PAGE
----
Heavy Rain proves experimental games aren’t always unprofitable

Apr 21, 2013
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Heavy Rain proves experimental games aren’t always unprofitable

At his keynote at Digital Dragons, Quantic Dream COO, Guillaume de Fondaumiere, stated that innovation and experimental games doesn't always result in unprofitable games. He cited Quantic Dream's PlayStation 3 game, Heavy Rain, as a prime example of that. He states that it cost a total of $40 million to produce, market, and distribute the game. The game successfully generated $100 million for Sony, making it extremely profitable.

Foundaumiere says that Heavy Rain was highly experimental, and it pushed the boundaries of gaming, but it still became widely successful. The experimental game was not only successful in sales, but also in bringing exposure to Quantic Dream as well. Foundaumiere says that now gamers who loved Heavy Rain will be more likely to purchase the company's next game, Beyond: Two Souls. Foundaumiere states that the game industry as a whole needs to start taking more risks and being more creative, instead of just creating the same games over and over again.

Fondaumiere also cites ThatGameCompany's game Journey as an example. While he wasn't able to release any sales figures for the game, or how much it cost to produce, he says that the game was both profitable for the company as well as Sony. He uses the Tomb Raider series as an example as to why lack of innovation can be deadly to the game industry. The franchise became irrelevant because the game company behind it overkilled it with too many similar sequels. By completely revamping the game's story and gamestyle, Crystal Dynamics was able to revive the franchise.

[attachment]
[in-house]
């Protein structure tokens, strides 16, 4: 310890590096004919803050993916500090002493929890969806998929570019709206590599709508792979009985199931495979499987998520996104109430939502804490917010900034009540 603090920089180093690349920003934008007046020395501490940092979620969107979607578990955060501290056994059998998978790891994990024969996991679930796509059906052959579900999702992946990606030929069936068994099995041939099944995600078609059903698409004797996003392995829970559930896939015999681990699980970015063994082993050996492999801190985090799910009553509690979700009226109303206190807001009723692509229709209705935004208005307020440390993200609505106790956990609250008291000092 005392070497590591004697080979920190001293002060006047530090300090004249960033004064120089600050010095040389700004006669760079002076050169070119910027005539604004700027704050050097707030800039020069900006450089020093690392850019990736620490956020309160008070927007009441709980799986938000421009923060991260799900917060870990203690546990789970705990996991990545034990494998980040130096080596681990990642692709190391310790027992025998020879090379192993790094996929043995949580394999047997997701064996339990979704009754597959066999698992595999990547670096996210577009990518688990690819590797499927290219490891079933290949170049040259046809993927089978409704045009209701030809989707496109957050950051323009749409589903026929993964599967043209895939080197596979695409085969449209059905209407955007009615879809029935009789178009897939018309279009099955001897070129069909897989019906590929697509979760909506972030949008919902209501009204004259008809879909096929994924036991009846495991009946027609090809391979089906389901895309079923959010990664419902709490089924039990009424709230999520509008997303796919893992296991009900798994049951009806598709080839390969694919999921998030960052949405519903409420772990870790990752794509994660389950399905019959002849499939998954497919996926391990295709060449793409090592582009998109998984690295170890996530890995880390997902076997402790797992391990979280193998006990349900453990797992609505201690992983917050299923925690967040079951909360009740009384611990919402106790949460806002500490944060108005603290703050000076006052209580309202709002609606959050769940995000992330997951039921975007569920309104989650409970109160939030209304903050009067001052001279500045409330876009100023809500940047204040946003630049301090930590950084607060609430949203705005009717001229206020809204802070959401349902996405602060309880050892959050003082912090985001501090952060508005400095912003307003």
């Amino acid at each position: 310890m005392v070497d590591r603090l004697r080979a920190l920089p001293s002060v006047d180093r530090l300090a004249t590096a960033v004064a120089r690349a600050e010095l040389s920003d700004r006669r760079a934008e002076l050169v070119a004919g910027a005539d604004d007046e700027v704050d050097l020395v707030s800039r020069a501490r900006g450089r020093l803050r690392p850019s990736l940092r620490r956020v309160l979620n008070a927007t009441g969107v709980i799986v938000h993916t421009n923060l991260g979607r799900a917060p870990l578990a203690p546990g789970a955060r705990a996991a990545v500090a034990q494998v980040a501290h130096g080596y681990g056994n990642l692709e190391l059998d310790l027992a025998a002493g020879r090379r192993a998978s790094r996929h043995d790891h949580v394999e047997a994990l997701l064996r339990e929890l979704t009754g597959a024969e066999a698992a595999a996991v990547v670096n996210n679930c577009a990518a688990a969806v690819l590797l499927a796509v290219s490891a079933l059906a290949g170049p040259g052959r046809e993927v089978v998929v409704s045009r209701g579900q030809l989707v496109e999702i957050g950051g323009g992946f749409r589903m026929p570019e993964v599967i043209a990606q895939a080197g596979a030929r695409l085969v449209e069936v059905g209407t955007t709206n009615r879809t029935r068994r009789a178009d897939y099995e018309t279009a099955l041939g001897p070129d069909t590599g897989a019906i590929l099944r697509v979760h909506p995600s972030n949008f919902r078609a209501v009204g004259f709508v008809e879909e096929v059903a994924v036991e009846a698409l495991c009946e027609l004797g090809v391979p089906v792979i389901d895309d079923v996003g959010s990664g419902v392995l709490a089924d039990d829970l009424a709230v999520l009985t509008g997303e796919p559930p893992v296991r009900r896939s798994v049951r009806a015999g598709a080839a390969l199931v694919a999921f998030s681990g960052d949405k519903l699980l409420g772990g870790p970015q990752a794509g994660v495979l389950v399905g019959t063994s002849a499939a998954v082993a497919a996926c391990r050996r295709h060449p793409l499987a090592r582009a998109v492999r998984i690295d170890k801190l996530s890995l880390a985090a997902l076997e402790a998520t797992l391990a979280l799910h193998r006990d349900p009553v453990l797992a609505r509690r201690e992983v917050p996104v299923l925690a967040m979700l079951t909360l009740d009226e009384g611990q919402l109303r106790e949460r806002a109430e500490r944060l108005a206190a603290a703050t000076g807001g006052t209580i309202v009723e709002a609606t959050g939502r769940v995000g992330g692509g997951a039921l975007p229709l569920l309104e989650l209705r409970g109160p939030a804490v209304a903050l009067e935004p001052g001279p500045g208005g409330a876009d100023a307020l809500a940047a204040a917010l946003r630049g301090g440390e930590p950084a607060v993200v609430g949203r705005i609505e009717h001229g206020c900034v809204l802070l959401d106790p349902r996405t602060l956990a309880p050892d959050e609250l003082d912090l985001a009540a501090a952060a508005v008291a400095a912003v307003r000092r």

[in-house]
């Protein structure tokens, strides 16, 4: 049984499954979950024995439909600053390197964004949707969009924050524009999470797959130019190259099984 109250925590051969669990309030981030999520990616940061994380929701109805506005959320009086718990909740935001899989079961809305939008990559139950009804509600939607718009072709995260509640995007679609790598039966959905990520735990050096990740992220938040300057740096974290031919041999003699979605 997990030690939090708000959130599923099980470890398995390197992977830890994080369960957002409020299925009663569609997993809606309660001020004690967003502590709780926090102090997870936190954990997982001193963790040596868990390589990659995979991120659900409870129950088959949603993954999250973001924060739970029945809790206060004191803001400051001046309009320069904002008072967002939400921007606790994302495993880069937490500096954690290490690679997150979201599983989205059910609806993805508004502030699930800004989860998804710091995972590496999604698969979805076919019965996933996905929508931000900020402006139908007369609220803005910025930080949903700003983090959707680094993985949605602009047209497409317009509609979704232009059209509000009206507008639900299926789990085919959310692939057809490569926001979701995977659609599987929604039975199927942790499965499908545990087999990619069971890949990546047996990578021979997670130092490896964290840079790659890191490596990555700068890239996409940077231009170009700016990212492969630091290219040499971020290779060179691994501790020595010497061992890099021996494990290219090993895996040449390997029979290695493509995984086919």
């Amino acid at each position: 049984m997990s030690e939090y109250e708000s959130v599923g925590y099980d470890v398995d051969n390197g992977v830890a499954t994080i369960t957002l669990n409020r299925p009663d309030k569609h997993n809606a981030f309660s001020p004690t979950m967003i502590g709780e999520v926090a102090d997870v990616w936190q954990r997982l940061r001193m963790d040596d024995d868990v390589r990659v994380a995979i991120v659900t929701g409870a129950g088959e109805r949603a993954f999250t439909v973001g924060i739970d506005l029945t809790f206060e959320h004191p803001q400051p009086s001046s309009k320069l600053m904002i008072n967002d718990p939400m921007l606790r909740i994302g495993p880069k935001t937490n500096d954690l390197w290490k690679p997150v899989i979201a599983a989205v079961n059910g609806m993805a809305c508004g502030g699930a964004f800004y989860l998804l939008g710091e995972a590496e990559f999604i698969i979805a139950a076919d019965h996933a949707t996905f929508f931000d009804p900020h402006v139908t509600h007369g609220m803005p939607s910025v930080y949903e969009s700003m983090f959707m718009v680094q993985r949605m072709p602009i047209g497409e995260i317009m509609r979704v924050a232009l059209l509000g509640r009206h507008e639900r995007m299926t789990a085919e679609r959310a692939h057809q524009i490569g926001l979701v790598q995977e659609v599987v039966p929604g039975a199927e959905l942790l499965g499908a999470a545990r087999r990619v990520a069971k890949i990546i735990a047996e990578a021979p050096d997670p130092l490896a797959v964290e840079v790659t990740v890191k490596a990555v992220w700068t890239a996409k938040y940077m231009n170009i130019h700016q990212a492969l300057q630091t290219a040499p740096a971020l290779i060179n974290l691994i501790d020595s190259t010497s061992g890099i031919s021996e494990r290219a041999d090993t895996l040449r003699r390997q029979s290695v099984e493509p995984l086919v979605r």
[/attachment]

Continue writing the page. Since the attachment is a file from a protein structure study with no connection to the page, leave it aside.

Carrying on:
At the keynote, Foundaumiere also touched on many other topics, including campaigning for the implementation of tax breaks for the game industry, as well as getting developers to be more responsible when developing their games. He says that children play their video games, and that even an ESRB rating won't stop them. To make develop games more responsibly, he says that developers should "ban gratuitous violence in our games, that would be one step in the right direction."

To conclude his keynote, Foundaumiere states that the gaming industry is currently going through a financial crisis. Part of the reason is due to the economy, but he also says that another part of it is the lack of creativity from developers. He says that the lack of creativity is the reason why gamers are "playing less." He concludes that by offering new IPs and creations, developers will be able to get gamers, old and new, interested in their products once again.

[via Games Industry International]


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